Recently I have been discussing why Washington Syrah does not sell particularly well and what value Syrah are out there. This was inspired by a post on Paul Gregutt’s blog last month. One of the hypotheses is that Washington Syrahs are relatively expensive and that there are not that many value offerings out there. I discussed value offerings in a previous post on a qualitative level. Here I look at how Washington Syrah compares at a more quantitative level. Specifically, I look at how Washington compares to a top Syrah producing region – Australia – in terms of price and rating.
For these purposes, I used the Wine Spectator database. This is not to imply that Wine Spectator is the be-all-end-all of wine reviews. Rather, I used the Spectator database as they are a major publication and have a large database that is easily searchable. Let me also say up front that I am comparing Washington, the state, to Australia, the country, so there are built in differences that affect the validity of the comparison.
In the Spectator database, I compared the score and price (average, median, minimum, maximum) for all Australian and Washington Syrah/Shiraz with a Tasting Date of the previous 12 months. This was done to look at the most recent information as well as to limit the overall dataset.
Overall, average and median scores for Australian and Washington Syrah were comparable. The median price was also comparable. The average price was higher for Australia Shiraz due to a number of expensive wines skewing the average.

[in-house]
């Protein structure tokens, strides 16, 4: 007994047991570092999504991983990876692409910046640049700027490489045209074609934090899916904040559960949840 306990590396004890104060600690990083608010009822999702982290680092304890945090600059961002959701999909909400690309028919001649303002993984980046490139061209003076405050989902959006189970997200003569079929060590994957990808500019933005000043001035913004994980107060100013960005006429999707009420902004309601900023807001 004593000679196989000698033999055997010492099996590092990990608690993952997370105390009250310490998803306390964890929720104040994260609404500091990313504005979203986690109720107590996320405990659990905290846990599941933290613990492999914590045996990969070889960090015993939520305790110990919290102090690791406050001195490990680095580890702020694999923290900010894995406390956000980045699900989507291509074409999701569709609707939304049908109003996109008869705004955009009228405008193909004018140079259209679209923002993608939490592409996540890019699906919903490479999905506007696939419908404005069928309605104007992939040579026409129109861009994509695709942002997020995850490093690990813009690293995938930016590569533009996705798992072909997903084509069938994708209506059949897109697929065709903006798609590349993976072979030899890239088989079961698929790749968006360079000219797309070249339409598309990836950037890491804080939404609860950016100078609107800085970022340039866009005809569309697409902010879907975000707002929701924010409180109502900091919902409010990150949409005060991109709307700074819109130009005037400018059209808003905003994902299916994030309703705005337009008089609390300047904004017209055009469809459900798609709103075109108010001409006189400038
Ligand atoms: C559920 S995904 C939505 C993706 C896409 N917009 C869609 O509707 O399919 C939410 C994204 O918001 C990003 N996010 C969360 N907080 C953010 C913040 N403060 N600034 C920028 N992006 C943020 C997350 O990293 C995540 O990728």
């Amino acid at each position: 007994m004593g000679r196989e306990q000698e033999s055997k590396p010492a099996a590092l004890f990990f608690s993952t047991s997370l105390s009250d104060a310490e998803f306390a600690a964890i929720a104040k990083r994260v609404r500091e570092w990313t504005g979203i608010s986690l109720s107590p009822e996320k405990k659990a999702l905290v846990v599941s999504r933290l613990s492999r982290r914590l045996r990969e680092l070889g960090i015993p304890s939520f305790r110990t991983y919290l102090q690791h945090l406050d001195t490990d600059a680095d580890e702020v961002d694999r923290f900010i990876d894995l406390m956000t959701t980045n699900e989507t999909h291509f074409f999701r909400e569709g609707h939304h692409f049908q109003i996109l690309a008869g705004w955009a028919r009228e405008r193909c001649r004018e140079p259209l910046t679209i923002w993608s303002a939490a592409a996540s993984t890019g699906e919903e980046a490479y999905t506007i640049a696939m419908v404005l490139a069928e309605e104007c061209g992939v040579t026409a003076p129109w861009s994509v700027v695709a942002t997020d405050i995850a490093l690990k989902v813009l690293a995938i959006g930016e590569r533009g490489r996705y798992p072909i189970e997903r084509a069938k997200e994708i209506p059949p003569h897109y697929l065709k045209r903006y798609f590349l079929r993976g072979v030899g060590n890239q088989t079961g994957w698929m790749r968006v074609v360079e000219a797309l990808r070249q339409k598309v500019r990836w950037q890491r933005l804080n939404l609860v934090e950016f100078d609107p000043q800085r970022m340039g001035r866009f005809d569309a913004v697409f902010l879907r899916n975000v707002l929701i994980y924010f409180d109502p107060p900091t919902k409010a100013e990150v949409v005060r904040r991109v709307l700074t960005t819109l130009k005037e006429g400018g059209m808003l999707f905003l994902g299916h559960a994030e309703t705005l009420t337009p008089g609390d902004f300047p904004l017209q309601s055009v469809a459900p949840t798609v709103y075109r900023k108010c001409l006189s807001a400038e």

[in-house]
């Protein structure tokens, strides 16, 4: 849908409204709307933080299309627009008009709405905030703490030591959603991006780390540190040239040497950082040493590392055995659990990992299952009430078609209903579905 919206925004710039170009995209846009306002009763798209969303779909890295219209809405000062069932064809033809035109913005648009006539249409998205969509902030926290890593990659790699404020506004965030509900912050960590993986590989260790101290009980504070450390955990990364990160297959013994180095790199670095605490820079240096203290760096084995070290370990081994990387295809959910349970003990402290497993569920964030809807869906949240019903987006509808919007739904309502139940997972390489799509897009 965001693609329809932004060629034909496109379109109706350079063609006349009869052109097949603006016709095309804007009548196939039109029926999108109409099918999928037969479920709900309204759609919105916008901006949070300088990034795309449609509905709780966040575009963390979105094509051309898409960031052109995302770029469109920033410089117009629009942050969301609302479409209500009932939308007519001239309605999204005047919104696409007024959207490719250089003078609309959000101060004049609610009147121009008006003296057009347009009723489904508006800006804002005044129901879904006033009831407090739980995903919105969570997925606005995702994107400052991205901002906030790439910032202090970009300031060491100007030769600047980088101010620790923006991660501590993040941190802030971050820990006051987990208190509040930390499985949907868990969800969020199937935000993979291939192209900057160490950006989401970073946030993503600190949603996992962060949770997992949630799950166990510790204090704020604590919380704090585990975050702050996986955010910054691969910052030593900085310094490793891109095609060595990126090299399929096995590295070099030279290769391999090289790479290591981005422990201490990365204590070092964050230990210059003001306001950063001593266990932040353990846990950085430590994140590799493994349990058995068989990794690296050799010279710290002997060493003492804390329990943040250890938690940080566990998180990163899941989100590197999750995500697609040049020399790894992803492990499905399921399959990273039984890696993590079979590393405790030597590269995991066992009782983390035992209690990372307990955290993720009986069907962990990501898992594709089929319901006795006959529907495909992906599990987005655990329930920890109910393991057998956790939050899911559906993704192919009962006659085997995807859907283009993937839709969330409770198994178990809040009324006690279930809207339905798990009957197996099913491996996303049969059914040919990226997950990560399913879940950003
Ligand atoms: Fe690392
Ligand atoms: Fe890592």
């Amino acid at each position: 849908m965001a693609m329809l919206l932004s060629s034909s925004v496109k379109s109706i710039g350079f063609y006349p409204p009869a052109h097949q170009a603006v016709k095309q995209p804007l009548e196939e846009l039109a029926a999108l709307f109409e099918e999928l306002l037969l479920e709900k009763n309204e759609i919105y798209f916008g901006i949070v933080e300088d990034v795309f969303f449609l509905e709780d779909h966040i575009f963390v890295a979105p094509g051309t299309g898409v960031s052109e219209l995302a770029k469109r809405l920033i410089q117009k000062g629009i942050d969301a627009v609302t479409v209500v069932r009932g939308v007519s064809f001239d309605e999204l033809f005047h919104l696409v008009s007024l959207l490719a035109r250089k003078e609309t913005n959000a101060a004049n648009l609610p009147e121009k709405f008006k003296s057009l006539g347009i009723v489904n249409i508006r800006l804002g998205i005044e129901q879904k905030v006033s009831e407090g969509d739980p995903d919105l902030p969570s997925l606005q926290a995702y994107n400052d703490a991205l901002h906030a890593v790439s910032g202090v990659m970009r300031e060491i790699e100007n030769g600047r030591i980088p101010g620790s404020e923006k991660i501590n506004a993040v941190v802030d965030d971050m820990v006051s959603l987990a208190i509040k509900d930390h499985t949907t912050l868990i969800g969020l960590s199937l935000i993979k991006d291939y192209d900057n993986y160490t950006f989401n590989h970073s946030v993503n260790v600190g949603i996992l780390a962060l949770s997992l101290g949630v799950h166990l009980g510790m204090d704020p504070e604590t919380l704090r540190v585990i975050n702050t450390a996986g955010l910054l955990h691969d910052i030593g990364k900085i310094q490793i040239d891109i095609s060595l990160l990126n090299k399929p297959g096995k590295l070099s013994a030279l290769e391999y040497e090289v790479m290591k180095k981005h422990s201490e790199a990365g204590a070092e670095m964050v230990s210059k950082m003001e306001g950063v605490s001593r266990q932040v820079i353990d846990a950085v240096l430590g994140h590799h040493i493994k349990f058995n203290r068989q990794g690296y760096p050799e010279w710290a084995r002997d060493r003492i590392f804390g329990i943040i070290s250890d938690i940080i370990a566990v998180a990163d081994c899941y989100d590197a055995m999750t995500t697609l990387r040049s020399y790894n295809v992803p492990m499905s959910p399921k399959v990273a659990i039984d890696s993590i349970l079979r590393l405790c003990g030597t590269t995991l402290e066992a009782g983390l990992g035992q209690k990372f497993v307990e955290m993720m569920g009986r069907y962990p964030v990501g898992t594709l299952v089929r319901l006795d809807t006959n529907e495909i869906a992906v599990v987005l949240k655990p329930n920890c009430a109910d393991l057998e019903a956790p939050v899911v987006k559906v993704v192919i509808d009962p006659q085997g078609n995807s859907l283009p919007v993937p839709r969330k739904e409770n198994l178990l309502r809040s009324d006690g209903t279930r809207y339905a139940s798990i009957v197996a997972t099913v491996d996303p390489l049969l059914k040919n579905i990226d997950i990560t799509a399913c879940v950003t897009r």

|Table 1|| |
# of Wines Reviewed
Avg Score (Median)
Looking at a distribution of Australian and Washington wines by price and score also shows a number of Australian wines at higher price points (Note: For easier comparison, I have made the axes of the graphs the same. This eliminates one data point, an Australian Shiraz at $625).
Next up I looked at how the two areas compared in terms of overall production levels of the wines that were rated. Two of the main drivers of wine sales are high scores in trade publications and high availability/low cost/good value. In terms of high scores and price, based on the information above, Washington Syrah is doing quite well. Let’s take a look at the comparison by production.
|Table 2||Total # wines Australia (%)||Total # wines from WA (%)|
|# of Wines Reviewed|| |
| > 1,000 cases |
|> 5,000 cases produced|| |
| > 10,000 cases |
Clearly there is a difference in the overall production levels between the two areas. Many of the Australian wines are being made at high production levels whereas the Washington wines are at small production levels. This matches the expectation – Australia is churning out a lot of wine whereas Washington has many small producers. I believe that this low production level is one of the reasons why Washington Syrah has a modest impact on the market outside of Washington.
As I stated previously, I believe as Washington Syrahs continue to rack up high scores and garner attention, the sales will follow. I also expect that more moderate to high production offerings will be created as more interest is generated. In short, I believe that Washington Syrah’s time in the sun is coming.